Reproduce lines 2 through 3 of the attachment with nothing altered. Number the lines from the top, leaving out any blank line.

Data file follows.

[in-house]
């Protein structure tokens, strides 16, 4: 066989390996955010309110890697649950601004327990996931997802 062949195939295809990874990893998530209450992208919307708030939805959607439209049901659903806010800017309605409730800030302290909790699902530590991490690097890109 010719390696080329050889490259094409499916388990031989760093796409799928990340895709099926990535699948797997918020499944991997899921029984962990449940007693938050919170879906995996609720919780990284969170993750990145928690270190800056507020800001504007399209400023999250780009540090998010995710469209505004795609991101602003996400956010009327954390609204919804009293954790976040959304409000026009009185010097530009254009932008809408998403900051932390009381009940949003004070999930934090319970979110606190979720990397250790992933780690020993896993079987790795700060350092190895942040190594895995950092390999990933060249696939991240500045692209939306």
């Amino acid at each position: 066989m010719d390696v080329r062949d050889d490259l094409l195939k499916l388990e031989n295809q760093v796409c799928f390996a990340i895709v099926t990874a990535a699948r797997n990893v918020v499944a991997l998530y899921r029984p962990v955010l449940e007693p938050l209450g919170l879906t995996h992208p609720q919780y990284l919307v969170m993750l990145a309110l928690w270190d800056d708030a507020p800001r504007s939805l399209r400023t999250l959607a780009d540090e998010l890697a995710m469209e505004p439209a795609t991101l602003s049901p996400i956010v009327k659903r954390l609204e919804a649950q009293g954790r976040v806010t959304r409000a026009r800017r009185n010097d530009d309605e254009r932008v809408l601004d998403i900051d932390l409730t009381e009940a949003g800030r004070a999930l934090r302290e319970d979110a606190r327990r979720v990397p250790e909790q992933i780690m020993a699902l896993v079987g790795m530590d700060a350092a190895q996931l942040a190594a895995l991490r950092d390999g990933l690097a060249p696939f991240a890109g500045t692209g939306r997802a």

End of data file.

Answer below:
């Protein structure tokens, strides 16, 4: 066989390996955010309110890697649950601004327990996931997802 062949195939295809990874990893998530209450992208919307708030939805959607439209049901659903806010800017309605409730800030302290909790699902530590991490690097890109 010719390696080329050889490259094409499916388990031989760093796409799928990340895709099926990535699948797997918020499944991997899921029984962990449940007693938050919170879906995996609720919780990284969170993750990145928690270190800056507020800001504007399209400023999250780009540090998010995710469209505004795609991101602003996400956010009327954390609204919804009293954790976040959304409000026009009185010097530009254009932008809408998403900051932390009381009940949003004070999930934090319970979110606190979720990397250790992933780690020993896993079987790795700060350092190895942040190594895995950092390999990933060249696939991240500045692209939306």
């Amino acid at each position: 066989m010719d390696v080329r062949d050889d490259l094409l195939k499916l388990e031989n295809q760093v796409c799928f390996a990340i895709v099926t990874a990535a699948r797997n990893v918020v499944a991997l998530y899921r029984p962990v955010l449940e007693p938050l209450g919170l879906t995996h992208p609720q919780y990284l919307v969170m993750l990145a309110l928690w270190d800056d708030a507020p800001r504007s939805l399209r400023t999250l959607a780009d540090e998010l890697a995710m469209e505004p439209a795609t991101l602003s049901p996400i956010v009327k659903r954390l609204e919804a649950q009293g954790r976040v806010t959304r409000a026009r800017r009185n010097d530009d309605e254009r932008v809408l601004d998403i900051d932390l409730t009381e009940a949003g800030r004070a999930l934090r302290e319970d979110a606190r327990r979720v990397p250790e909790q992933i780690m020993a699902l896993v079987g790795m530590d700060a350092a190895q996931l942040a190594a895995l991490r950092d390999g990933l690097a060249p696939f991240a890109g500045t692209g939306r997802a």